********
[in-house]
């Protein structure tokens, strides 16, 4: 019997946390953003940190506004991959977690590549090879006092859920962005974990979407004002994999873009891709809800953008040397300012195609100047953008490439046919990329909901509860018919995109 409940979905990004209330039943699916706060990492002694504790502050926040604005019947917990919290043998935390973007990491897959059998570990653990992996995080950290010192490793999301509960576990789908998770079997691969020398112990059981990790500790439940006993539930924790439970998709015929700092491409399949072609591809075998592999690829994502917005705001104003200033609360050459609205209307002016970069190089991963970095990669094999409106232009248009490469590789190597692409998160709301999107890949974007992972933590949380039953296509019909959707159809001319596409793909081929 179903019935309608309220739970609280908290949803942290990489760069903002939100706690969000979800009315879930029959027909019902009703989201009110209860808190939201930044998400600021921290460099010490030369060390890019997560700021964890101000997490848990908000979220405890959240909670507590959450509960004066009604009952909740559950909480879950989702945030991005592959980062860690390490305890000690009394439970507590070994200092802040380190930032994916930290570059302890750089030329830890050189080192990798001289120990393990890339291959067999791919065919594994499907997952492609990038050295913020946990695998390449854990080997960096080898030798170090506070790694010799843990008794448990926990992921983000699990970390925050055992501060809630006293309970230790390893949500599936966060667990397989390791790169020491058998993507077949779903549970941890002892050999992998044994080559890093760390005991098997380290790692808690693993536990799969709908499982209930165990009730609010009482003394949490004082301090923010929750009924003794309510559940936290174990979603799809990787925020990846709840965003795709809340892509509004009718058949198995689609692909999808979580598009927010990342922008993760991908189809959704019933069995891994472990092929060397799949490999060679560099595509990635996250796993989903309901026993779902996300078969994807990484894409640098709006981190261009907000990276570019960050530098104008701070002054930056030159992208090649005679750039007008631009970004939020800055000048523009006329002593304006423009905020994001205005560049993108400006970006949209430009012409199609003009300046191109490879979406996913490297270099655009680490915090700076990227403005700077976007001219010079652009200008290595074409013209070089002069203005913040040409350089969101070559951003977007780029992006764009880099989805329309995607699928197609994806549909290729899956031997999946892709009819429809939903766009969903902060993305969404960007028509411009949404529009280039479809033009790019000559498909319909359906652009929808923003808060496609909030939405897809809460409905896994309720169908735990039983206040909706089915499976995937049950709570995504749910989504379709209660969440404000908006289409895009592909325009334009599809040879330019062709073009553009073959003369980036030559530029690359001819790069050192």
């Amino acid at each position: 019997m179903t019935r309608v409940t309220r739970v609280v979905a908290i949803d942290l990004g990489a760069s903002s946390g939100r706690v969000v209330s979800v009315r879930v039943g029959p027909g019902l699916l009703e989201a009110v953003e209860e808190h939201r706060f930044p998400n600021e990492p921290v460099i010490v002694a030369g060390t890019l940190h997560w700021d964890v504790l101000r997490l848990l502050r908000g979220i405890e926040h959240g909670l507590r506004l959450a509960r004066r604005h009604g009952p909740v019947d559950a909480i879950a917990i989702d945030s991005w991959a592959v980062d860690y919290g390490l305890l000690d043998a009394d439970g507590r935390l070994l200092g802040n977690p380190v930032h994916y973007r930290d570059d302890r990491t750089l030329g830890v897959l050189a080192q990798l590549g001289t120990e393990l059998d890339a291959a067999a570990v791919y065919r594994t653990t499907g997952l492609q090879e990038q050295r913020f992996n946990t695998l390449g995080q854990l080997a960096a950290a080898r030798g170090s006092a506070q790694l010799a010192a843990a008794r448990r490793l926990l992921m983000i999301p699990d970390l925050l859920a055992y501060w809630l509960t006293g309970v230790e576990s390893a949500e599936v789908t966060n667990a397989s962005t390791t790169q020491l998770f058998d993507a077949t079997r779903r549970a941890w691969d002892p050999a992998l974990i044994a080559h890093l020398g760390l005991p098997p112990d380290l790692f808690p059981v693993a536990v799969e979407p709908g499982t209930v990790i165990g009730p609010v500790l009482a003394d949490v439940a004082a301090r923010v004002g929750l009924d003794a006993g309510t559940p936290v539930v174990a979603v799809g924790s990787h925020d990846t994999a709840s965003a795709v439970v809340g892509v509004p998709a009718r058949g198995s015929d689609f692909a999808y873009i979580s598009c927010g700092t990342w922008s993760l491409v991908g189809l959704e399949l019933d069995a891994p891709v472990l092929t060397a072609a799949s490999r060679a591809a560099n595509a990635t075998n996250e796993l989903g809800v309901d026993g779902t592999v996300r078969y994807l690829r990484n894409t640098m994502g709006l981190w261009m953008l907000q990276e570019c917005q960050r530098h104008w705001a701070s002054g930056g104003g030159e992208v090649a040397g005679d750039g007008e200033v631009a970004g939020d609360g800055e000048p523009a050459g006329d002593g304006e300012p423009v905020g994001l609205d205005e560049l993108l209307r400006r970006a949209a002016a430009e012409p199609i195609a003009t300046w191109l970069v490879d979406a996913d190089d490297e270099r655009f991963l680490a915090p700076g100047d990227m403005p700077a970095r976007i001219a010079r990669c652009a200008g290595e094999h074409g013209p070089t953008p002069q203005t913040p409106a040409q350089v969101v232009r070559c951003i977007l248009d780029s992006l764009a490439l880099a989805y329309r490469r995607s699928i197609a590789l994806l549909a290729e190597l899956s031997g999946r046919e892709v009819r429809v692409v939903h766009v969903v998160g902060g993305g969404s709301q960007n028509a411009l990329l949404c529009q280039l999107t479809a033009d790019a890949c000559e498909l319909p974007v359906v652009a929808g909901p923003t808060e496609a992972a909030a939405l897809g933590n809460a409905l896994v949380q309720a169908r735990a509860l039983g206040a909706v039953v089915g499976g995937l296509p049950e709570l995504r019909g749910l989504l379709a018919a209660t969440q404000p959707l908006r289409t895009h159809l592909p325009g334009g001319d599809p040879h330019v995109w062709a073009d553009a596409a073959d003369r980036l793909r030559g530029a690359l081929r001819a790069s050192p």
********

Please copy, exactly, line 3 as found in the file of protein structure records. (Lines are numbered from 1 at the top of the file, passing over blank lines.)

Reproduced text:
């Amino acid at each position: 019997m179903t019935r309608v409940t309220r739970v609280v979905a908290i949803d942290l990004g990489a760069s903002s946390g939100r706690v969000v209330s979800v009315r879930v039943g029959p027909g019902l699916l009703e989201a009110v953003e209860e808190h939201r706060f930044p998400n600021e990492p921290v460099i010490v002694a030369g060390t890019l940190h997560w700021d964890v504790l101000r997490l848990l502050r908000g979220i405890e926040h959240g909670l507590r506004l959450a509960r004066r604005h009604g009952p909740v019947d559950a909480i879950a917990i989702d945030s991005w991959a592959v980062d860690y919290g390490l305890l000690d043998a009394d439970g507590r935390l070994l200092g802040n977690p380190v930032h994916y973007r930290d570059d302890r990491t750089l030329g830890v897959l050189a080192q990798l590549g001289t120990e393990l059998d890339a291959a067999a570990v791919y065919r594994t653990t499907g997952l492609q090879e990038q050295r913020f992996n946990t695998l390449g995080q854990l080997a960096a950290a080898r030798g170090s006092a506070q790694l010799a010192a843990a008794r448990r490793l926990l992921m983000i999301p699990d970390l925050l859920a055992y501060w809630l509960t006293g309970v230790e576990s390893a949500e599936v789908t966060n667990a397989s962005t390791t790169q020491l998770f058998d993507a077949t079997r779903r549970a941890w691969d002892p050999a992998l974990i044994a080559h890093l020398g760390l005991p098997p112990d380290l790692f808690p059981v693993a536990v799969e979407p709908g499982t209930v990790i165990g009730p609010v500790l009482a003394d949490v439940a004082a301090r923010v004002g929750l009924d003794a006993g309510t559940p936290v539930v174990a979603v799809g924790s990787h925020d990846t994999a709840s965003a795709v439970v809340g892509v509004p998709a009718r058949g198995s015929d689609f692909a999808y873009i979580s598009c927010g700092t990342w922008s993760l491409v991908g189809l959704e399949l019933d069995a891994p891709v472990l092929t060397a072609a799949s490999r060679a591809a560099n595509a990635t075998n996250e796993l989903g809800v309901d026993g779902t592999v996300r078969y994807l690829r990484n894409t640098m994502g709006l981190w261009m953008l907000q990276e570019c917005q960050r530098h104008w705001a701070s002054g930056g104003g030159e992208v090649a040397g005679d750039g007008e200033v631009a970004g939020d609360g800055e000048p523009a050459g006329d002593g304006e300012p423009v905020g994001l609205d205005e560049l993108l209307r400006r970006a949209a002016a430009e012409p199609i195609a003009t300046w191109l970069v490879d979406a996913d190089d490297e270099r655009f991963l680490a915090p700076g100047d990227m403005p700077a970095r976007i001219a010079r990669c652009a200008g290595e094999h074409g013209p070089t953008p002069q203005t913040p409106a040409q350089v969101v232009r070559c951003i977007l248009d780029s992006l764009a490439l880099a989805y329309r490469r995607s699928i197609a590789l994806l549909a290729e190597l899956s031997g999946r046919e892709v009819r429809v692409v939903h766009v969903v998160g902060g993305g969404s709301q960007n028509a411009l990329l949404c529009q280039l999107t479809a033009d790019a890949c000559e498909l319909p974007v359906v652009a929808g909901p923003t808060e496609a992972a909030a939405l897809g933590n809460a409905l896994v949380q309720a169908r735990a509860l039983g206040a909706v039953v089915g499976g995937l296509p049950e709570l995504r019909g749910l989504l379709a018919a209660t969440q404000p959707l908006r289409t895009h159809l592909p325009g334009g001319d599809p040879h330019v995109w062709a073009d553009a596409a073959d003369r980036l793909r030559g530029a690359l081929r001819a790069s050192p």